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Historical and Contemporary Overview of Asian American and Pacific Islander Experiences: Immigration, Racialization, and Liminality

NCJ Number
Aggression and Violent Behavior Volume: 14 Issue: 6 Dated: November/December 2009 Pages: 437-444
Greg M. Kim-Ju; Wayne Maeda; Cara Maffini
Date Published
December 2009
8 pages
This study examined Asian American and Pacific Islander (AAPI) communities and the emerging crime, violence, and gang issues that affect these communities.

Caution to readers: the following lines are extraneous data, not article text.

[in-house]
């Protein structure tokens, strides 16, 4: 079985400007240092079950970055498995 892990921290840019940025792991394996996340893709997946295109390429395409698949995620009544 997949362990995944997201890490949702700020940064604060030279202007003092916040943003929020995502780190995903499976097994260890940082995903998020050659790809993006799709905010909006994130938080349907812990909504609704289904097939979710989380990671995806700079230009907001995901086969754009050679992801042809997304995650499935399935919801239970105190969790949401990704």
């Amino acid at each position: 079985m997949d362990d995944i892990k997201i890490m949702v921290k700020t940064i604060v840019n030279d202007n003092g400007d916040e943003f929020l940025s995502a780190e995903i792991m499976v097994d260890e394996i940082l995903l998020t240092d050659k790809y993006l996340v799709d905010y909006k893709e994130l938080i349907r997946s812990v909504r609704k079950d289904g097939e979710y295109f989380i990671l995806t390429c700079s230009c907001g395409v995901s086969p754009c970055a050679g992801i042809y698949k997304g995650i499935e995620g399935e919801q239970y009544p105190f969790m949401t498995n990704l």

The term Asian American applies to 26 subgroups and Pacific Islander to 6 subgroups. What binds these disparate AAPI groups together are the ways in which they have been exiled to the margins of U.S. society based on the construction of two dominant images: the model minority and the perpetual foreigner. However, it has also masked the tremendous amount of heterogeneity among AAPI that has led to diverse experiences in social, political, economic, and educational settings. Variations in age, population, English proficiency, citizenship, education, and income in conjunction with the nuances in history and culture of each subgroup contribute to their unique experiences. The first part of this article provides a general historical overview of selected AAPI communities that examines salient aspects of immigration and racialization, resulting in generations living a circumscribed life on the margins of mainstream society. The balance of the article draws on U.S. Census datasets from 1990 to 2000 to capture the size and growth of Asian American and Pacific Islander communities, and provide population, language, citizenship, education, income, and poverty data to contextualize emerging crime, violence, and gang issues that affect these communities. The data shows commonalities across AAPI communities, but also reveals information specific to AAPI subgroups, shedding more light on the state of AAPI communities and their diversity. Tables and references


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